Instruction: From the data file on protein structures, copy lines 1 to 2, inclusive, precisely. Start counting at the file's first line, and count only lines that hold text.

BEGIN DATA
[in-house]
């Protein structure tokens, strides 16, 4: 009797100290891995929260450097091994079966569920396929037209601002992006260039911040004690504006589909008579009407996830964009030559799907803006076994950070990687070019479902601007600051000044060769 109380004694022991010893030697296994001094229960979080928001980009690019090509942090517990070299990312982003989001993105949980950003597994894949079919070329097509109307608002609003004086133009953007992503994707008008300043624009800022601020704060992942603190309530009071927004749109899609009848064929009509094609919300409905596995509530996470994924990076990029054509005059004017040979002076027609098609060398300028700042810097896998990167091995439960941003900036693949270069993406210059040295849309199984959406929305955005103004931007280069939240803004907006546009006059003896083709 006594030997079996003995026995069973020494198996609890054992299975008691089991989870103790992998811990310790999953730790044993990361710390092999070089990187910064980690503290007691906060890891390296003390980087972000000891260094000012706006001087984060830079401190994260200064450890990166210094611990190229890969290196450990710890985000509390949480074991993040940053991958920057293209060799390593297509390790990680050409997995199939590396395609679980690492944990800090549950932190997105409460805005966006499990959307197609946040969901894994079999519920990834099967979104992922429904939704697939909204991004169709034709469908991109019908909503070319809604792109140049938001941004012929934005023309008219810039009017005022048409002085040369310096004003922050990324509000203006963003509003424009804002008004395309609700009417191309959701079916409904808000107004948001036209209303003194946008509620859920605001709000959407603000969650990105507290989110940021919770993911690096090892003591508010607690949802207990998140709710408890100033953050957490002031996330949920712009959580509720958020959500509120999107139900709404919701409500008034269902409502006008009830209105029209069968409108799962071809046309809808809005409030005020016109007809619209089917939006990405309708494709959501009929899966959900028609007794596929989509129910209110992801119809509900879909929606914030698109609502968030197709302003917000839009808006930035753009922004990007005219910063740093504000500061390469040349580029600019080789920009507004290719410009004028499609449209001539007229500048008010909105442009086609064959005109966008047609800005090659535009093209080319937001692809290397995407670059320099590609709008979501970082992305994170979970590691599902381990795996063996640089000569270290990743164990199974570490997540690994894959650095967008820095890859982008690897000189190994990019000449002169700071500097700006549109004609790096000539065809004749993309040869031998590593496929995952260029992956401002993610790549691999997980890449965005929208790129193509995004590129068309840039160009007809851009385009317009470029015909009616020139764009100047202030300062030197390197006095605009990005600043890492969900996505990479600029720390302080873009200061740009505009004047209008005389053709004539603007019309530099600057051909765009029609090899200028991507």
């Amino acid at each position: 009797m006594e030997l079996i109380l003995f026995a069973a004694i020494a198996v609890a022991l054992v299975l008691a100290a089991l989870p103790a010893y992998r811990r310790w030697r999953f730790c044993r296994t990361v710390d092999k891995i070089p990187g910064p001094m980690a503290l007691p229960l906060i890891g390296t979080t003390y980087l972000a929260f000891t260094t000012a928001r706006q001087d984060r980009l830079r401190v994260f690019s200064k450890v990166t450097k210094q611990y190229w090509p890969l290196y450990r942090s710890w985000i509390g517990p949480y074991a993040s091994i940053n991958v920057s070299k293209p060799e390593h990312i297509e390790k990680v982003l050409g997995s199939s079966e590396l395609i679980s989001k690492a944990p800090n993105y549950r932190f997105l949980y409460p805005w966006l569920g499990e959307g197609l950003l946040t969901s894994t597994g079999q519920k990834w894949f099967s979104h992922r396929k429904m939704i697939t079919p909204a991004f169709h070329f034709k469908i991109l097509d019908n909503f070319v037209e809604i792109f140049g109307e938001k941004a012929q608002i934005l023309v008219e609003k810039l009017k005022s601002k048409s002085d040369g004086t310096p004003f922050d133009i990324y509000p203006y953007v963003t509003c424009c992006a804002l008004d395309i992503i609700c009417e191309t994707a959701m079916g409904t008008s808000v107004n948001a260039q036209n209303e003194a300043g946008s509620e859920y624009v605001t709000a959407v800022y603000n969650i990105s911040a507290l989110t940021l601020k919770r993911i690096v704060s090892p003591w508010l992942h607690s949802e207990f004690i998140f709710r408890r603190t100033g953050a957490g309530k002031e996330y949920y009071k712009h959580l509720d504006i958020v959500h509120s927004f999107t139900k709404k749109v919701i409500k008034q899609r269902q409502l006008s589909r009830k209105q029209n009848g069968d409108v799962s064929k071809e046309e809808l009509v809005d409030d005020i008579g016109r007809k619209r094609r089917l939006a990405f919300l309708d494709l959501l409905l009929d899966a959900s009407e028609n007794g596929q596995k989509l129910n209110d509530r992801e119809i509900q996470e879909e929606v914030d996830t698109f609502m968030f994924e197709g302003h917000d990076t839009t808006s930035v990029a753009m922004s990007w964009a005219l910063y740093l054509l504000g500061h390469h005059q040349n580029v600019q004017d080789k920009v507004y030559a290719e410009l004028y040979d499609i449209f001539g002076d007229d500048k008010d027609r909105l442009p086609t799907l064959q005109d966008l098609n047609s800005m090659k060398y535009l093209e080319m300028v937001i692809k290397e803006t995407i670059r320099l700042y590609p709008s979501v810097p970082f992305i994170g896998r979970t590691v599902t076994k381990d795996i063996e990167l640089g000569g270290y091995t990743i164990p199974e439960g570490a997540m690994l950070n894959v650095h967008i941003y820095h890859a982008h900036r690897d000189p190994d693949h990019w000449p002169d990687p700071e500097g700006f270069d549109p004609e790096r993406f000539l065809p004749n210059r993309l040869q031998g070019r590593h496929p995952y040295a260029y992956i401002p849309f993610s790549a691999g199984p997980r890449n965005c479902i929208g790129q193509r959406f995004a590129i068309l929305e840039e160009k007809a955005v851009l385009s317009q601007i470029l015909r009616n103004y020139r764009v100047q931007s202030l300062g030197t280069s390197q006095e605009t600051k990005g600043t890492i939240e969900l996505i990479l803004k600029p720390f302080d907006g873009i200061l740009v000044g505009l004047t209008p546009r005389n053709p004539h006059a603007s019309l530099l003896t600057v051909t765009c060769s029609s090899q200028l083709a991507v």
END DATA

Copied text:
[in-house]
């Protein structure tokens, strides 16, 4: 009797100290891995929260450097091994079966569920396929037209601002992006260039911040004690504006589909008579009407996830964009030559799907803006076994950070990687070019479902601007600051000044060769 109380004694022991010893030697296994001094229960979080928001980009690019090509942090517990070299990312982003989001993105949980950003597994894949079919070329097509109307608002609003004086133009953007992503994707008008300043624009800022601020704060992942603190309530009071927004749109899609009848064929009509094609919300409905596995509530996470994924990076990029054509005059004017040979002076027609098609060398300028700042810097896998990167091995439960941003900036693949270069993406210059040295849309199984959406929305955005103004931007280069939240803004907006546009006059003896083709 006594030997079996003995026995069973020494198996609890054992299975008691089991989870103790992998811990310790999953730790044993990361710390092999070089990187910064980690503290007691906060890891390296003390980087972000000891260094000012706006001087984060830079401190994260200064450890990166210094611990190229890969290196450990710890985000509390949480074991993040940053991958920057293209060799390593297509390790990680050409997995199939590396395609679980690492944990800090549950932190997105409460805005966006499990959307197609946040969901894994079999519920990834099967979104992922429904939704697939909204991004169709034709469908991109019908909503070319809604792109140049938001941004012929934005023309008219810039009017005022048409002085040369310096004003922050990324509000203006963003509003424009804002008004395309609700009417191309959701079916409904808000107004948001036209209303003194946008509620859920605001709000959407603000969650990105507290989110940021919770993911690096090892003591508010607690949802207990998140709710408890100033953050957490002031996330949920712009959580509720958020959500509120999107139900709404919701409500008034269902409502006008009830209105029209069968409108799962071809046309809808809005409030005020016109007809619209089917939006990405309708494709959501009929899966959900028609007794596929989509129910209110992801119809509900879909929606914030698109609502968030197709302003917000839009808006930035753009922004990007005219910063740093504000500061390469040349580029600019080789920009507004290719410009004028499609449209001539007229500048008010909105442009086609064959005109966008047609800005090659535009093209080319937001692809290397995407670059320099590609709008979501970082992305994170979970590691599902381990795996063996640089000569270290990743164990199974570490997540690994894959650095967008820095890859982008690897000189190994990019000449002169700071500097700006549109004609790096000539065809004749993309040869031998590593496929995952260029992956401002993610790549691999997980890449965005929208790129193509995004590129068309840039160009007809851009385009317009470029015909009616020139764009100047202030300062030197390197006095605009990005600043890492969900996505990479600029720390302080873009200061740009505009004047209008005389053709004539603007019309530099600057051909765009029609090899200028991507």